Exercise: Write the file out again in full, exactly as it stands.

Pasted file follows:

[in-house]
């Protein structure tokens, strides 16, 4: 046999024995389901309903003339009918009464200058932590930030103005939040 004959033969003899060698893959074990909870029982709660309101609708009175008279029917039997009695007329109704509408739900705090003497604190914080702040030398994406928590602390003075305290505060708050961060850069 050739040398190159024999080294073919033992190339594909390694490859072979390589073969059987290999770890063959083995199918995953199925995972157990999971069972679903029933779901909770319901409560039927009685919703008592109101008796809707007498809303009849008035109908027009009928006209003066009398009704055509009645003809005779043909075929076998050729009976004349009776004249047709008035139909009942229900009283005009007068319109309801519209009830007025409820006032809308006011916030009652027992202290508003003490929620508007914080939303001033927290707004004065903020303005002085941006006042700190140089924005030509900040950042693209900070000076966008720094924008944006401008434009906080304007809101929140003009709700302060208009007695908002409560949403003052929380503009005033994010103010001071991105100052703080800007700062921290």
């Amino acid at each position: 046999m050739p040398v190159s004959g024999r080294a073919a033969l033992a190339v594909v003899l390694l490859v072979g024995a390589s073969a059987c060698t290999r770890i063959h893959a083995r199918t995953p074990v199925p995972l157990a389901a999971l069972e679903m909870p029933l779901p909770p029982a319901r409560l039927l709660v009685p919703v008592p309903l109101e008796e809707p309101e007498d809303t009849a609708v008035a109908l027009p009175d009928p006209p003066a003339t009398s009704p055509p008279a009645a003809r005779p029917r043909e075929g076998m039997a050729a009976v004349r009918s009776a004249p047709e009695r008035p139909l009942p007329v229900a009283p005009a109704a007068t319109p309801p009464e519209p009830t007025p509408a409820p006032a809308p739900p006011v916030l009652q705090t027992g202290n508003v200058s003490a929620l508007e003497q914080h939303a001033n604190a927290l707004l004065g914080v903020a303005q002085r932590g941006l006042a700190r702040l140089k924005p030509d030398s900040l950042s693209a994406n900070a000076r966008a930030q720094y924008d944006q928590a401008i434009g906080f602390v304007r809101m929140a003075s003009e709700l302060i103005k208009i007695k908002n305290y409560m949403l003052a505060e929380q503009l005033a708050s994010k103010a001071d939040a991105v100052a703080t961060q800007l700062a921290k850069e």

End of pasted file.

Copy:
[in-house]
């Protein structure tokens, strides 16, 4: 046999024995389901309903003339009918009464200058932590930030103005939040 004959033969003899060698893959074990909870029982709660309101609708009175008279029917039997009695007329109704509408739900705090003497604190914080702040030398994406928590602390003075305290505060708050961060850069 050739040398190159024999080294073919033992190339594909390694490859072979390589073969059987290999770890063959083995199918995953199925995972157990999971069972679903029933779901909770319901409560039927009685919703008592109101008796809707007498809303009849008035109908027009009928006209003066009398009704055509009645003809005779043909075929076998050729009976004349009776004249047709008035139909009942229900009283005009007068319109309801519209009830007025409820006032809308006011916030009652027992202290508003003490929620508007914080939303001033927290707004004065903020303005002085941006006042700190140089924005030509900040950042693209900070000076966008720094924008944006401008434009906080304007809101929140003009709700302060208009007695908002409560949403003052929380503009005033994010103010001071991105100052703080800007700062921290």
């Amino acid at each position: 046999m050739p040398v190159s004959g024999r080294a073919a033969l033992a190339v594909v003899l390694l490859v072979g024995a390589s073969a059987c060698t290999r770890i063959h893959a083995r199918t995953p074990v199925p995972l157990a389901a999971l069972e679903m909870p029933l779901p909770p029982a319901r409560l039927l709660v009685p919703v008592p309903l109101e008796e809707p309101e007498d809303t009849a609708v008035a109908l027009p009175d009928p006209p003066a003339t009398s009704p055509p008279a009645a003809r005779p029917r043909e075929g076998m039997a050729a009976v004349r009918s009776a004249p047709e009695r008035p139909l009942p007329v229900a009283p005009a109704a007068t319109p309801p009464e519209p009830t007025p509408a409820p006032a809308p739900p006011v916030l009652q705090t027992g202290n508003v200058s003490a929620l508007e003497q914080h939303a001033n604190a927290l707004l004065g914080v903020a303005q002085r932590g941006l006042a700190r702040l140089k924005p030509d030398s900040l950042s693209a994406n900070a000076r966008a930030q720094y924008d944006q928590a401008i434009g906080f602390v304007r809101m929140a003075s003009e709700l302060i103005k208009i007695k908002n305290y409560m949403l003052a505060e929380q503009l005033a708050s994010k103010a001071d939040a991105v100052a703080t961060q800007l700062a921290k850069e």